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How Real Is Your Love?

Kim Hart

Genevieve Grossmann is a prolific secret admirer. So much so that she anonymously sends dozens of virtual gifts to her Facebook friends simply to see their reactions. And with so many Valentine's Day gifts to choose from -- roses, kisses, flowers, chocolates -- the gifter plans to be busy today.

"Some people say that paying for one of these is a waste of a dollar, but I disagree," said Grossmann, 24, of West Chester, Penn. "The cost of sending a gift is a dollar; the cost of driving someone crazy? Priceless!"

Valentine's Day has become a hot seller when it comes to virtual gifts, a growing part of online commerce. They range from cartoonish images on social networking profiles to three-dimensional-looking objects that people exchange in virtual worlds and on Web sites.

These virtual gifts hardly exist without a computer or mobile phone to display them, but as people place more value on their online presence, a bottle of champagne, diamond earrings and even lingerie have real-world prices and meaning.

"Sending a virtual flower is a way of showing lightweight attention and affection to someone online," said Susan Wu, a partner with Charles River Ventures and Menlo Park, Calif., who's been following the growth of virtual gifts. She estimates that the virtual-goods market is worth about $3 billion today. "It's become commonplace behavior on social networks."

Virtual goods have been a form of currency within video games and Web-based worlds such as Second Life for some time. But the latest wave of gift-giving began a year ago when Facebook began selling $1 graphical icons for members to exchange. Facebook says more than 24 million gifts have been given in the past year, and about 280 million gifts are currently available. MySpace offers Valentine-themed videos and other graphics users can exchange.

But does a collection of pixels have as much value as a physical gift?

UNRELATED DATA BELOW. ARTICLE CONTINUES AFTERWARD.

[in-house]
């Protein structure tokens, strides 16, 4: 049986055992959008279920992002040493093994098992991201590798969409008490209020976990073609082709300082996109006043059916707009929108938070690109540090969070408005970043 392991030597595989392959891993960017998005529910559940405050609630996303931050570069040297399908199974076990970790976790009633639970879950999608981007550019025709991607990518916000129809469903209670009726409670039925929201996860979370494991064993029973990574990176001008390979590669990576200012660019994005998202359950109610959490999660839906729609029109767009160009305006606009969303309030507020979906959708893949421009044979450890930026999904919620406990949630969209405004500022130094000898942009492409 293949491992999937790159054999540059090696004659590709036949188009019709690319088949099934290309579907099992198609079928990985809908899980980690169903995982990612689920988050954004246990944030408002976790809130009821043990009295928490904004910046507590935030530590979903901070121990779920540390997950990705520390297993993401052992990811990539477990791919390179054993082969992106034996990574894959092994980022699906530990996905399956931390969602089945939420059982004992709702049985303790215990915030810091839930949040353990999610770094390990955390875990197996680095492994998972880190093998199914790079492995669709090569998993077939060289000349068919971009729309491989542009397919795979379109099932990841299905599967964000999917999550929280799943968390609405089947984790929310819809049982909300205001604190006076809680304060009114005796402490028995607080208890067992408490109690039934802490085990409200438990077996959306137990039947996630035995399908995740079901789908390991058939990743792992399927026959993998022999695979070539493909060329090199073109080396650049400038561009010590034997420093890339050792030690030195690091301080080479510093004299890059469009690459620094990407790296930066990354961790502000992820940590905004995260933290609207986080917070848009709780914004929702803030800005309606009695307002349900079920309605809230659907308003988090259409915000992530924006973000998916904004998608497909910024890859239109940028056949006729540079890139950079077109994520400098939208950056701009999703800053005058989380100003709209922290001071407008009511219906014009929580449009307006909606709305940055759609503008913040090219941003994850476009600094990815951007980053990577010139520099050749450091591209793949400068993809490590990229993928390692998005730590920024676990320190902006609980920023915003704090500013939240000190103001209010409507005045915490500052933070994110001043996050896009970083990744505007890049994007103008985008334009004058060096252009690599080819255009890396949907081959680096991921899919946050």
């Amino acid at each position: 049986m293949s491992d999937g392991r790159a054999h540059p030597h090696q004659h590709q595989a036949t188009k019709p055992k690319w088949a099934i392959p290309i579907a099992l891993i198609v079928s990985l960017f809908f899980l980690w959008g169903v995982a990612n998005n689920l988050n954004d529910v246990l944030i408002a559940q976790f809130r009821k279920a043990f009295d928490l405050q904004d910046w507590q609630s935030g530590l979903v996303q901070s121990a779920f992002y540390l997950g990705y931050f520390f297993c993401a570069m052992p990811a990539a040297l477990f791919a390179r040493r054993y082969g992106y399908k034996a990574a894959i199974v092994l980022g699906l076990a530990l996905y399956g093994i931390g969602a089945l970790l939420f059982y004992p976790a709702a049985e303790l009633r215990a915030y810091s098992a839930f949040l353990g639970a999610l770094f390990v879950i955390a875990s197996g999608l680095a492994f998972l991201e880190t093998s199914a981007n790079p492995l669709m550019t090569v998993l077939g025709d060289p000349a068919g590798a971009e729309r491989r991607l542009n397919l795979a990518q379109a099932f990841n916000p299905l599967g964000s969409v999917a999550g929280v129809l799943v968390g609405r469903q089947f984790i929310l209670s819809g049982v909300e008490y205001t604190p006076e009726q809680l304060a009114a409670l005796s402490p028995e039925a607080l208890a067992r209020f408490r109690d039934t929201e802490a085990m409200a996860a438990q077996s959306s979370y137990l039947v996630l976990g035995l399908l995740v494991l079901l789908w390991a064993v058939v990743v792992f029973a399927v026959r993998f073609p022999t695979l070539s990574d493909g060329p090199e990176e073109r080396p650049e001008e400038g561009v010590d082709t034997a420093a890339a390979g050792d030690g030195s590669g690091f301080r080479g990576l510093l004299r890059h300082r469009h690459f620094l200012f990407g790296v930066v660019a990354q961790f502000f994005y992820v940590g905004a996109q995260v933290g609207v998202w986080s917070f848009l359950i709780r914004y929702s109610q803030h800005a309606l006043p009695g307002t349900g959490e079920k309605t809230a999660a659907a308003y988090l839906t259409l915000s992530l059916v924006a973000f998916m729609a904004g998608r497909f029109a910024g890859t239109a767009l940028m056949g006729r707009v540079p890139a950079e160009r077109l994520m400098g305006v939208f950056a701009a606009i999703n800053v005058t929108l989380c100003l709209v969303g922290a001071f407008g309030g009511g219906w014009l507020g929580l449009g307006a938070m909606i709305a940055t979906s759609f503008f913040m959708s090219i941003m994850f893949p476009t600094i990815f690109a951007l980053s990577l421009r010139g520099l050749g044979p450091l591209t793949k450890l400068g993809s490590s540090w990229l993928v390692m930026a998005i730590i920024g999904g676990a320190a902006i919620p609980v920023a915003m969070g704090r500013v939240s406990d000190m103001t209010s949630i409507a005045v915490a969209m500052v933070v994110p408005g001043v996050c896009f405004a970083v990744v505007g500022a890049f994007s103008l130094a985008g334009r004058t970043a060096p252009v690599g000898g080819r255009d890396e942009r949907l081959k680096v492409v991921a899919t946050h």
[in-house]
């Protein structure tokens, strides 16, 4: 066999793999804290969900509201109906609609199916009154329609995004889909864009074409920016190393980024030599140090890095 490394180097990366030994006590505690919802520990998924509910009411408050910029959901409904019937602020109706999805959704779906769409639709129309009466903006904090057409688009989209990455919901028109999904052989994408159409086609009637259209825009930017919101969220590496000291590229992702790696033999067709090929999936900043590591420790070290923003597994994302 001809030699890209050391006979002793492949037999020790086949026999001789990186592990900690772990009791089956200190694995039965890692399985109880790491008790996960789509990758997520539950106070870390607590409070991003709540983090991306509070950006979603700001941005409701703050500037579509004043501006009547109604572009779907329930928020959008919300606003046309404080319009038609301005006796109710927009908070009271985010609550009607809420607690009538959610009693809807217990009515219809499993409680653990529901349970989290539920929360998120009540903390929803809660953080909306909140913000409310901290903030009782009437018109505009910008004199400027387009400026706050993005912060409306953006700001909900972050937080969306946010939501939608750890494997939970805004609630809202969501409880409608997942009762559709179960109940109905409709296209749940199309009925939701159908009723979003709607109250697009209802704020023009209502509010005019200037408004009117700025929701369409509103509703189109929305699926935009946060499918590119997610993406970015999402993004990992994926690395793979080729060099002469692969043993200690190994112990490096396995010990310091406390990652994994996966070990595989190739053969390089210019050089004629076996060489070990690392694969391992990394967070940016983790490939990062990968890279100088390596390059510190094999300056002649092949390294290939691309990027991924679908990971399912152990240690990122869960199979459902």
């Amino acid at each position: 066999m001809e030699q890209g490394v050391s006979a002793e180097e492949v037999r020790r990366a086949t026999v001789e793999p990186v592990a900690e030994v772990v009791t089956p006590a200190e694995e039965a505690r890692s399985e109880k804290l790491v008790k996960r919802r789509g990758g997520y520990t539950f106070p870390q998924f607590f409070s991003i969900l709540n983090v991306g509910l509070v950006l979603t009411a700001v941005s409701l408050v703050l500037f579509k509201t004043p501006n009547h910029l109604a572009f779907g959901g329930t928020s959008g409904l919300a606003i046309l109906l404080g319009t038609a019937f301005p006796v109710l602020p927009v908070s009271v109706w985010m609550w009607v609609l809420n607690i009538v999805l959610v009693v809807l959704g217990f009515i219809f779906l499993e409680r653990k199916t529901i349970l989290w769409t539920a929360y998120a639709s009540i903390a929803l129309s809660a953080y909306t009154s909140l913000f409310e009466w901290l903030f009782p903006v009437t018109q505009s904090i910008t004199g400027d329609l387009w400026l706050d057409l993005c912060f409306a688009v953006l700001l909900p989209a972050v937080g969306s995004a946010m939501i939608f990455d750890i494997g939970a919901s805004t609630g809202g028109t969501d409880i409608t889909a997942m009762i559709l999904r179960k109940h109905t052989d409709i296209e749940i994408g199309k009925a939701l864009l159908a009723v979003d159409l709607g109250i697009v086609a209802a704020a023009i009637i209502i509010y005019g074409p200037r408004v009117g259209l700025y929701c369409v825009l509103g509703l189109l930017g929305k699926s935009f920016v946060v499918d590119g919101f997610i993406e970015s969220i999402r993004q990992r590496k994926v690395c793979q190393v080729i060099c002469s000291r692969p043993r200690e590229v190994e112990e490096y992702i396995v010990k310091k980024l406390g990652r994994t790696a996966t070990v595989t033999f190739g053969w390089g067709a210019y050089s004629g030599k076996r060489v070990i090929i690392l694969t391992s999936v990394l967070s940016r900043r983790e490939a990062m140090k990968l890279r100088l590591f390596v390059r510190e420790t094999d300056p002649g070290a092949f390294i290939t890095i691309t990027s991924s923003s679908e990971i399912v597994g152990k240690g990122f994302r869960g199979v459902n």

Adrienne Miller, 27, said it's "cute" to receive online trinkets from friends on holidays, "but they're not a substitute for something tangible that required some offline effort."

What would she do if a romantic interest gifted her a graphic of a diamond instead of the real thing?
"Let's just say there wouldn't be another date," she said.

Nonetheless, Valentine's Day has mass appeal among social networking addicts, said Tammy Nam of Slide.com, the maker of interactive applications and widgets for users' profiles. One of the most popular features, called the SuperPoke, lets people blow a kiss, cuddle, have a candlelit dinner, or fall in love with other members.

Valentine's Day resonates with people more than other holidays partly because "the concept of love and self-expression go hand in hand," Nam said.

Companies like Gaia online are making a significant portion of their real world revenue stream from the creation and exchange of virtual goods, said Forrester Research analyst Jeremiah Owyang. "Like real life, inanimate objects --physical or virtual-- can hold value for consumers," he said.

Virtual entrepreneurs can also cash in on the holiday. Sales at Dianne Marshall's Second Life flower shop doubles on Valentine's Day with as many as 11,000 transactions. In the virtual world There.com, members plan on taking part in a scavenger hunt and Valentine-themed pajama party. Clothing is the most popular type merchandise traded on the holiday, said Ben Richardson, vice president of business development at There.com's parent company Makena Technologies.

"For the younger demographic, the line between the virtual and real world is fairly blurred," Richardson said. "The value of receiving a virtual gift can have more meaning because it has such a novel experience associated with it."

Giving such gifts may be easy, but they still cost real money. Grossmann said she might send her boyfriend a Valentine token today, but she doesn't expect one in return.

"If I send him a free one, he'll probably retaliate," she said. "But I don't think he'll actually spend a dollar."

By Kim Hart  |  February 13, 2008; 7:24 PM ET  | Category:  Kim Hart
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